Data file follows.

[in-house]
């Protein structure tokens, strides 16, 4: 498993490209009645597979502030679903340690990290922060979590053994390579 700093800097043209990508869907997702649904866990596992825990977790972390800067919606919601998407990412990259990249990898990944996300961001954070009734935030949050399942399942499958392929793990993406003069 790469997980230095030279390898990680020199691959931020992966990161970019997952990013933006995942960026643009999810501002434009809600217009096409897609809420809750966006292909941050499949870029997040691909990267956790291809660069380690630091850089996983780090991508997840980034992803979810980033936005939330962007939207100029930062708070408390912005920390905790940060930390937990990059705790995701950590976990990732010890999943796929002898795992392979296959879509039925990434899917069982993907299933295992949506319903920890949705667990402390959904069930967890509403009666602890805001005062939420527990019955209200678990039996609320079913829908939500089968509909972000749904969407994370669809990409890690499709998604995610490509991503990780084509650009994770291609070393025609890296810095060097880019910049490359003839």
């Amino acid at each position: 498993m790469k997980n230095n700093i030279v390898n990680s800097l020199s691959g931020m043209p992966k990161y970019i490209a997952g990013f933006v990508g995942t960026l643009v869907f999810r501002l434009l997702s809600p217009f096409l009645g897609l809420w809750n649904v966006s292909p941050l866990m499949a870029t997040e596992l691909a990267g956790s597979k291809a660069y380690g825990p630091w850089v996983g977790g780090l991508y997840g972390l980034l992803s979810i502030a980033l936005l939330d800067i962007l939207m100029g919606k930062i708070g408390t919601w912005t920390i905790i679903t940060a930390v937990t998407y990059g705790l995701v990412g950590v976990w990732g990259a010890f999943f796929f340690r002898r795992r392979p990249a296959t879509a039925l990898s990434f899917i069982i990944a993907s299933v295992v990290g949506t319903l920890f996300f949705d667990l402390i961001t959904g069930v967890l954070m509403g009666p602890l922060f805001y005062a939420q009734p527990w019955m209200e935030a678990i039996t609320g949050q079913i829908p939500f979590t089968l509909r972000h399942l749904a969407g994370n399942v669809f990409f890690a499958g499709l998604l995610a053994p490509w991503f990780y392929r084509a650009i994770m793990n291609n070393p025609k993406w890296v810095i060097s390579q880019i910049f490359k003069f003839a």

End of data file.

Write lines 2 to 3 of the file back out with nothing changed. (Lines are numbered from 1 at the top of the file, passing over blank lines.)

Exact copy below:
């Protein structure tokens, strides 16, 4: 498993490209009645597979502030679903340690990290922060979590053994390579 700093800097043209990508869907997702649904866990596992825990977790972390800067919606919601998407990412990259990249990898990944996300961001954070009734935030949050399942399942499958392929793990993406003069 790469997980230095030279390898990680020199691959931020992966990161970019997952990013933006995942960026643009999810501002434009809600217009096409897609809420809750966006292909941050499949870029997040691909990267956790291809660069380690630091850089996983780090991508997840980034992803979810980033936005939330962007939207100029930062708070408390912005920390905790940060930390937990990059705790995701950590976990990732010890999943796929002898795992392979296959879509039925990434899917069982993907299933295992949506319903920890949705667990402390959904069930967890509403009666602890805001005062939420527990019955209200678990039996609320079913829908939500089968509909972000749904969407994370669809990409890690499709998604995610490509991503990780084509650009994770291609070393025609890296810095060097880019910049490359003839």
């Amino acid at each position: 498993m790469k997980n230095n700093i030279v390898n990680s800097l020199s691959g931020m043209p992966k990161y970019i490209a997952g990013f933006v990508g995942t960026l643009v869907f999810r501002l434009l997702s809600p217009f096409l009645g897609l809420w809750n649904v966006s292909p941050l866990m499949a870029t997040e596992l691909a990267g956790s597979k291809a660069y380690g825990p630091w850089v996983g977790g780090l991508y997840g972390l980034l992803s979810i502030a980033l936005l939330d800067i962007l939207m100029g919606k930062i708070g408390t919601w912005t920390i905790i679903t940060a930390v937990t998407y990059g705790l995701v990412g950590v976990w990732g990259a010890f999943f796929f340690r002898r795992r392979p990249a296959t879509a039925l990898s990434f899917i069982i990944a993907s299933v295992v990290g949506t319903l920890f996300f949705d667990l402390i961001t959904g069930v967890l954070m509403g009666p602890l922060f805001y005062a939420q009734p527990w019955m209200e935030a678990i039996t609320g949050q079913i829908p939500f979590t089968l509909r972000h399942l749904a969407g994370n399942v669809f990409f890690a499958g499709l998604l995610a053994p490509w991503f990780y392929r084509a650009i994770m793990n291609n070393p025609k993406w890296v810095i060097s390579q880019i910049f490359k003069f003839a």